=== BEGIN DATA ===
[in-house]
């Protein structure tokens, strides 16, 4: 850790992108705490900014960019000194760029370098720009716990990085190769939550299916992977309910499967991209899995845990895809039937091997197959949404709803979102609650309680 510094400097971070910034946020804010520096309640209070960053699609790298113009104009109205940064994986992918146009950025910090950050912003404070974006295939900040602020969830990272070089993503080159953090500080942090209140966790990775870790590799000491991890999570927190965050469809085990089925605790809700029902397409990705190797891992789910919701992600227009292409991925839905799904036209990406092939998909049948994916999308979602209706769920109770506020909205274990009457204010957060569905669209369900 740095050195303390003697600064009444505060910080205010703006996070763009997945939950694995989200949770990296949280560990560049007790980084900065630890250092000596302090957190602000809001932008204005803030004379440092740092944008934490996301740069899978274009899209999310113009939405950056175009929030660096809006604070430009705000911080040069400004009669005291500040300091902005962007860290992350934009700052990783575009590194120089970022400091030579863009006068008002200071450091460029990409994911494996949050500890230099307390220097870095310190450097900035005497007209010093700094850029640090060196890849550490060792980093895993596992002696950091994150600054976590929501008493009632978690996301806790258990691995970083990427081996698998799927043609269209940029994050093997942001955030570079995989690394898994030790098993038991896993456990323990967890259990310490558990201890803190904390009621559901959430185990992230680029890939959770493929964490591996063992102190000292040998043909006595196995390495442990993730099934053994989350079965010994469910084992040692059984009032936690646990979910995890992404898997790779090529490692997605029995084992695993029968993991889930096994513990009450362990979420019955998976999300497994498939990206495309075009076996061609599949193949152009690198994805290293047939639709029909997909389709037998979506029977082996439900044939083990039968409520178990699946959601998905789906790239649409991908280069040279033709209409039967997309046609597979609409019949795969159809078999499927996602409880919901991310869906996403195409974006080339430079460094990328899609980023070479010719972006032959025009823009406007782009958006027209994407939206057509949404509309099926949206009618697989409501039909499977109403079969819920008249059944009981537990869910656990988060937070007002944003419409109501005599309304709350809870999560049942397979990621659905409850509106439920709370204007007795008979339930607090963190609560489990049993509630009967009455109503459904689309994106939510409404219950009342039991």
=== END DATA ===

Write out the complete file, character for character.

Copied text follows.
[in-house]
């Protein structure tokens, strides 16, 4: 850790992108705490900014960019000194760029370098720009716990990085190769939550299916992977309910499967991209899995845990895809039937091997197959949404709803979102609650309680 510094400097971070910034946020804010520096309640209070960053699609790298113009104009109205940064994986992918146009950025910090950050912003404070974006295939900040602020969830990272070089993503080159953090500080942090209140966790990775870790590799000491991890999570927190965050469809085990089925605790809700029902397409990705190797891992789910919701992600227009292409991925839905799904036209990406092939998909049948994916999308979602209706769920109770506020909205274990009457204010957060569905669209369900 740095050195303390003697600064009444505060910080205010703006996070763009997945939950694995989200949770990296949280560990560049007790980084900065630890250092000596302090957190602000809001932008204005803030004379440092740092944008934490996301740069899978274009899209999310113009939405950056175009929030660096809006604070430009705000911080040069400004009669005291500040300091902005962007860290992350934009700052990783575009590194120089970022400091030579863009006068008002200071450091460029990409994911494996949050500890230099307390220097870095310190450097900035005497007209010093700094850029640090060196890849550490060792980093895993596992002696950091994150600054976590929501008493009632978690996301806790258990691995970083990427081996698998799927043609269209940029994050093997942001955030570079995989690394898994030790098993038991896993456990323990967890259990310490558990201890803190904390009621559901959430185990992230680029890939959770493929964490591996063992102190000292040998043909006595196995390495442990993730099934053994989350079965010994469910084992040692059984009032936690646990979910995890992404898997790779090529490692997605029995084992695993029968993991889930096994513990009450362990979420019955998976999300497994498939990206495309075009076996061609599949193949152009690198994805290293047939639709029909997909389709037998979506029977082996439900044939083990039968409520178990699946959601998905789906790239649409991908280069040279033709209409039967997309046609597979609409019949795969159809078999499927996602409880919901991310869906996403195409974006080339430079460094990328899609980023070479010719972006032959025009823009406007782009958006027209994407939206057509949404509309099926949206009618697989409501039909499977109403079969819920008249059944009981537990869910656990988060937070007002944003419409109501005599309304709350809870999560049942397979990621659905409850509106439920709370204007007795008979339930607090963190609560489990049993509630009967009455109503459904689309994106939510409404219950009342039991």